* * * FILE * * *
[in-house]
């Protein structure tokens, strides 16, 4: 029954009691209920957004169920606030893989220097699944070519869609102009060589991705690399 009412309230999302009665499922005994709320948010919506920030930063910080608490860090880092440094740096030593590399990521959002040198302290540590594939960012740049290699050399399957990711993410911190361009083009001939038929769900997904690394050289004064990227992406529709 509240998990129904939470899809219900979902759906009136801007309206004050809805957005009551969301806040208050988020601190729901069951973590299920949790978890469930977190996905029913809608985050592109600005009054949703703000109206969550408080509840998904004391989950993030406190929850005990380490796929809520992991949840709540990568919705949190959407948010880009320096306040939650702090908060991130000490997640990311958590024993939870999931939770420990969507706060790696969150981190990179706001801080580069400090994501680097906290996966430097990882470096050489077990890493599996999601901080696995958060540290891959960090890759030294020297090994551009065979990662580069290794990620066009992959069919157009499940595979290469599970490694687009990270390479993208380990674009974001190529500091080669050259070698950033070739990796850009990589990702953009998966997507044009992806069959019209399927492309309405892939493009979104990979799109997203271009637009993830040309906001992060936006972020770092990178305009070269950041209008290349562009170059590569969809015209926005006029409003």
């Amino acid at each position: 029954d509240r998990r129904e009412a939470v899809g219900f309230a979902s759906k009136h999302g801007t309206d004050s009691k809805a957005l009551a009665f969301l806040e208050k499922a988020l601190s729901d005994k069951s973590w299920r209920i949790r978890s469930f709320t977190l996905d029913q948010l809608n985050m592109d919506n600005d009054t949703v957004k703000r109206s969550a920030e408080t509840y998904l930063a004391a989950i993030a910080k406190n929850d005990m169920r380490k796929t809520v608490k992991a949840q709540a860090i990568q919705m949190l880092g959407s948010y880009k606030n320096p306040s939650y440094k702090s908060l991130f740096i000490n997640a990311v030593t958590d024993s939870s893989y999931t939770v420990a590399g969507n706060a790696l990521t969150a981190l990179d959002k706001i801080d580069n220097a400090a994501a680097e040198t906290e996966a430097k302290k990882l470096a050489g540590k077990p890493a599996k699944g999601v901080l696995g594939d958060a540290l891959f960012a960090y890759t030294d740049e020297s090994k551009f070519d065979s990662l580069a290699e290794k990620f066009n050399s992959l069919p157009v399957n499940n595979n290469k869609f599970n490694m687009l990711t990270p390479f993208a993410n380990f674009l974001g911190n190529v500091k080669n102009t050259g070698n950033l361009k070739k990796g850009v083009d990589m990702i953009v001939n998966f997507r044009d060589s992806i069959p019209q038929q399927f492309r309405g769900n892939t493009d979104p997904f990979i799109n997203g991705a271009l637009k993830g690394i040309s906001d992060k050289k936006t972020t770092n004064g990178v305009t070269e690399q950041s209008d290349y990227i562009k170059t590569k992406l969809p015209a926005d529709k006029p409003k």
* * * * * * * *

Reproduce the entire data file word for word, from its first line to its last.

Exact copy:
[in-house]
């Protein structure tokens, strides 16, 4: 029954009691209920957004169920606030893989220097699944070519869609102009060589991705690399 009412309230999302009665499922005994709320948010919506920030930063910080608490860090880092440094740096030593590399990521959002040198302290540590594939960012740049290699050399399957990711993410911190361009083009001939038929769900997904690394050289004064990227992406529709 509240998990129904939470899809219900979902759906009136801007309206004050809805957005009551969301806040208050988020601190729901069951973590299920949790978890469930977190996905029913809608985050592109600005009054949703703000109206969550408080509840998904004391989950993030406190929850005990380490796929809520992991949840709540990568919705949190959407948010880009320096306040939650702090908060991130000490997640990311958590024993939870999931939770420990969507706060790696969150981190990179706001801080580069400090994501680097906290996966430097990882470096050489077990890493599996999601901080696995958060540290891959960090890759030294020297090994551009065979990662580069290794990620066009992959069919157009499940595979290469599970490694687009990270390479993208380990674009974001190529500091080669050259070698950033070739990796850009990589990702953009998966997507044009992806069959019209399927492309309405892939493009979104990979799109997203271009637009993830040309906001992060936006972020770092990178305009070269950041209008290349562009170059590569969809015209926005006029409003």
């Amino acid at each position: 029954d509240r998990r129904e009412a939470v899809g219900f309230a979902s759906k009136h999302g801007t309206d004050s009691k809805a957005l009551a009665f969301l806040e208050k499922a988020l601190s729901d005994k069951s973590w299920r209920i949790r978890s469930f709320t977190l996905d029913q948010l809608n985050m592109d919506n600005d009054t949703v957004k703000r109206s969550a920030e408080t509840y998904l930063a004391a989950i993030a910080k406190n929850d005990m169920r380490k796929t809520v608490k992991a949840q709540a860090i990568q919705m949190l880092g959407s948010y880009k606030n320096p306040s939650y440094k702090s908060l991130f740096i000490n997640a990311v030593t958590d024993s939870s893989y999931t939770v420990a590399g969507n706060a790696l990521t969150a981190l990179d959002k706001i801080d580069n220097a400090a994501a680097e040198t906290e996966a430097k302290k990882l470096a050489g540590k077990p890493a599996k699944g999601v901080l696995g594939d958060a540290l891959f960012a960090y890759t030294d740049e020297s090994k551009f070519d065979s990662l580069a290699e290794k990620f066009n050399s992959l069919p157009v399957n499940n595979n290469k869609f599970n490694m687009l990711t990270p390479f993208a993410n380990f674009l974001g911190n190529v500091k080669n102009t050259g070698n950033l361009k070739k990796g850009v083009d990589m990702i953009v001939n998966f997507r044009d060589s992806i069959p019209q038929q399927f492309r309405g769900n892939t493009d979104p997904f990979i799109n997203g991705a271009l637009k993830g690394i040309s906001d992060k050289k936006t972020t770092n004064g990178v305009t070269e690399q950041s209008d290349y990227i562009k170059t590569k992406l969809p015209a926005d529709k006029p409003k």